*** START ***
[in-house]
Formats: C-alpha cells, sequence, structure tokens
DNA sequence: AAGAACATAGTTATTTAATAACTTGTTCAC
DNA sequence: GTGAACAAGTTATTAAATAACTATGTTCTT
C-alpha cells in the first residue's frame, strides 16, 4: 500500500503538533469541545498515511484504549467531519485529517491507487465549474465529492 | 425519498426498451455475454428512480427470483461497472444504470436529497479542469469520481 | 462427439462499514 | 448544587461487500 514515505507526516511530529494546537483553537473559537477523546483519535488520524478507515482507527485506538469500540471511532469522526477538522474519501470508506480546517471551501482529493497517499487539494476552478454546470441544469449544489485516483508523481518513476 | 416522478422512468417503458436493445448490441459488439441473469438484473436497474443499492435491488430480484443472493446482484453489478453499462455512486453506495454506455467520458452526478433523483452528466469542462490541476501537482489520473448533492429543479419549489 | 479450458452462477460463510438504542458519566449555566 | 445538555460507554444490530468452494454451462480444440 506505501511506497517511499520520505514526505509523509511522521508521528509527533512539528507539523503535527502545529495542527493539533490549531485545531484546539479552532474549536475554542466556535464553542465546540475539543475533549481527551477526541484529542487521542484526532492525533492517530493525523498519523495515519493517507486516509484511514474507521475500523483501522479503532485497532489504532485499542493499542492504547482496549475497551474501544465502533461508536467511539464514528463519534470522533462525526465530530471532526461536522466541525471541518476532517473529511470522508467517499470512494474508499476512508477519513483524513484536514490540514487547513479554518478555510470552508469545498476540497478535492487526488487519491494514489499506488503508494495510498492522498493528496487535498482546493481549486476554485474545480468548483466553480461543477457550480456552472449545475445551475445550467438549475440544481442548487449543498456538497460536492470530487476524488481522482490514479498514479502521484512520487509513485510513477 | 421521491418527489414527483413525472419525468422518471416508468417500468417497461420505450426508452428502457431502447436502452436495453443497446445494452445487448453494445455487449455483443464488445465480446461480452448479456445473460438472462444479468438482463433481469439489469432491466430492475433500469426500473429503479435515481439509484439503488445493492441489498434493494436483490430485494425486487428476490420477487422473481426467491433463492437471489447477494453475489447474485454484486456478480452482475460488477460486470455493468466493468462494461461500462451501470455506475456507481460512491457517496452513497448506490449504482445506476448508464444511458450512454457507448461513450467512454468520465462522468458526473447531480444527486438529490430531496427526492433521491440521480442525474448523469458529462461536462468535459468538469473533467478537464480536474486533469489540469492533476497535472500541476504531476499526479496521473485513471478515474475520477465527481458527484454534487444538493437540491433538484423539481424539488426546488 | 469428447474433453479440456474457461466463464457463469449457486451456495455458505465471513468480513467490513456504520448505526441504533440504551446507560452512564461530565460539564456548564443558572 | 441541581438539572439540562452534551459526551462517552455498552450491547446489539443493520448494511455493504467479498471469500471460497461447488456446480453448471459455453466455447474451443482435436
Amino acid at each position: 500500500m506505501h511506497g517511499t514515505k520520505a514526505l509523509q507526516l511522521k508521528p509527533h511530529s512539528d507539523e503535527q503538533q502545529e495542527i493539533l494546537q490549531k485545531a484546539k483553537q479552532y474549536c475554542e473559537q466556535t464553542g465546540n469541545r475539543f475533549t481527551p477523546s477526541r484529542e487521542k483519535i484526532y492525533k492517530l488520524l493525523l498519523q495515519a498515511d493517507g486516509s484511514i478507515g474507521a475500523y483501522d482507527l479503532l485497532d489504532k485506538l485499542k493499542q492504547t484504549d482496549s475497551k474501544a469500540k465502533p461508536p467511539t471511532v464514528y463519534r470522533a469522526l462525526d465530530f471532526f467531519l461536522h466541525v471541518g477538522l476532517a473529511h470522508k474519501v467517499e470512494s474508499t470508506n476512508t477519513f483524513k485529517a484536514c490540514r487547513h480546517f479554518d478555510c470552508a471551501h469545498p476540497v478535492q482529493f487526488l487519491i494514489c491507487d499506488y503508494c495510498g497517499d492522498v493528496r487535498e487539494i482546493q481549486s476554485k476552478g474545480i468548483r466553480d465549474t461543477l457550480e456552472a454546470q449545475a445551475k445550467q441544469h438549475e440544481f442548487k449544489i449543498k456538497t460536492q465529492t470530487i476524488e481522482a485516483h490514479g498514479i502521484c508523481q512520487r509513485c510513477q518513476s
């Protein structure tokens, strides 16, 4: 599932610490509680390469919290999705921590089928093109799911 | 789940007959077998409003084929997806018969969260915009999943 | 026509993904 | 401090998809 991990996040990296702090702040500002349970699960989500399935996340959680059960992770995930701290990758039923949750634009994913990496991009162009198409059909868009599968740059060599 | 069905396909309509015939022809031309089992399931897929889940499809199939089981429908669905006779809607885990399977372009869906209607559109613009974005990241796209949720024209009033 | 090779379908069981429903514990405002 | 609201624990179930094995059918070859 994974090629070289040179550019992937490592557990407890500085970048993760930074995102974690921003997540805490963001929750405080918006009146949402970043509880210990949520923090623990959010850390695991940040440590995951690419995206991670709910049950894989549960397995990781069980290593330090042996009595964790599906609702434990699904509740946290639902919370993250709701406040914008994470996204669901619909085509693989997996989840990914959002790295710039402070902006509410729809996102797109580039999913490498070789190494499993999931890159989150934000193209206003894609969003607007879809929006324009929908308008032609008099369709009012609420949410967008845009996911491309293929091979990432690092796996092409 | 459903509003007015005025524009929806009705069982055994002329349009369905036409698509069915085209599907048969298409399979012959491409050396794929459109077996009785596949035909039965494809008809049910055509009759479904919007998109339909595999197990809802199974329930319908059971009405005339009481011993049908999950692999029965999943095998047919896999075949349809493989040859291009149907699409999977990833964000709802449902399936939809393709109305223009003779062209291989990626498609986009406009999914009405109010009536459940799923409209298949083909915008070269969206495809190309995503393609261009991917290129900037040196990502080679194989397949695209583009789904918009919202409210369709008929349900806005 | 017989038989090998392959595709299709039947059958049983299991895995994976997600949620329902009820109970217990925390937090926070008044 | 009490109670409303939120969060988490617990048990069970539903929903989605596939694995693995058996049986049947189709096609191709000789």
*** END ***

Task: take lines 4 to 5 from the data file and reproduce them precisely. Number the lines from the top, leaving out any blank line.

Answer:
DNA sequence: GTGAACAAGTTATTAAATAACTATGTTCTT
C-alpha cells in the first residue's frame, strides 16, 4: 500500500503538533469541545498515511484504549467531519485529517491507487465549474465529492 | 425519498426498451455475454428512480427470483461497472444504470436529497479542469469520481 | 462427439462499514 | 448544587461487500 514515505507526516511530529494546537483553537473559537477523546483519535488520524478507515482507527485506538469500540471511532469522526477538522474519501470508506480546517471551501482529493497517499487539494476552478454546470441544469449544489485516483508523481518513476 | 416522478422512468417503458436493445448490441459488439441473469438484473436497474443499492435491488430480484443472493446482484453489478453499462455512486453506495454506455467520458452526478433523483452528466469542462490541476501537482489520473448533492429543479419549489 | 479450458452462477460463510438504542458519566449555566 | 445538555460507554444490530468452494454451462480444440 506505501511506497517511499520520505514526505509523509511522521508521528509527533512539528507539523503535527502545529495542527493539533490549531485545531484546539479552532474549536475554542466556535464553542465546540475539543475533549481527551477526541484529542487521542484526532492525533492517530493525523498519523495515519493517507486516509484511514474507521475500523483501522479503532485497532489504532485499542493499542492504547482496549475497551474501544465502533461508536467511539464514528463519534470522533462525526465530530471532526461536522466541525471541518476532517473529511470522508467517499470512494474508499476512508477519513483524513484536514490540514487547513479554518478555510470552508469545498476540497478535492487526488487519491494514489499506488503508494495510498492522498493528496487535498482546493481549486476554485474545480468548483466553480461543477457550480456552472449545475445551475445550467438549475440544481442548487449543498456538497460536492470530487476524488481522482490514479498514479502521484512520487509513485510513477 | 421521491418527489414527483413525472419525468422518471416508468417500468417497461420505450426508452428502457431502447436502452436495453443497446445494452445487448453494445455487449455483443464488445465480446461480452448479456445473460438472462444479468438482463433481469439489469432491466430492475433500469426500473429503479435515481439509484439503488445493492441489498434493494436483490430485494425486487428476490420477487422473481426467491433463492437471489447477494453475489447474485454484486456478480452482475460488477460486470455493468466493468462494461461500462451501470455506475456507481460512491457517496452513497448506490449504482445506476448508464444511458450512454457507448461513450467512454468520465462522468458526473447531480444527486438529490430531496427526492433521491440521480442525474448523469458529462461536462468535459468538469473533467478537464480536474486533469489540469492533476497535472500541476504531476499526479496521473485513471478515474475520477465527481458527484454534487444538493437540491433538484423539481424539488426546488 | 469428447474433453479440456474457461466463464457463469449457486451456495455458505465471513468480513467490513456504520448505526441504533440504551446507560452512564461530565460539564456548564443558572 | 441541581438539572439540562452534551459526551462517552455498552450491547446489539443493520448494511455493504467479498471469500471460497461447488456446480453448471459455453466455447474451443482435436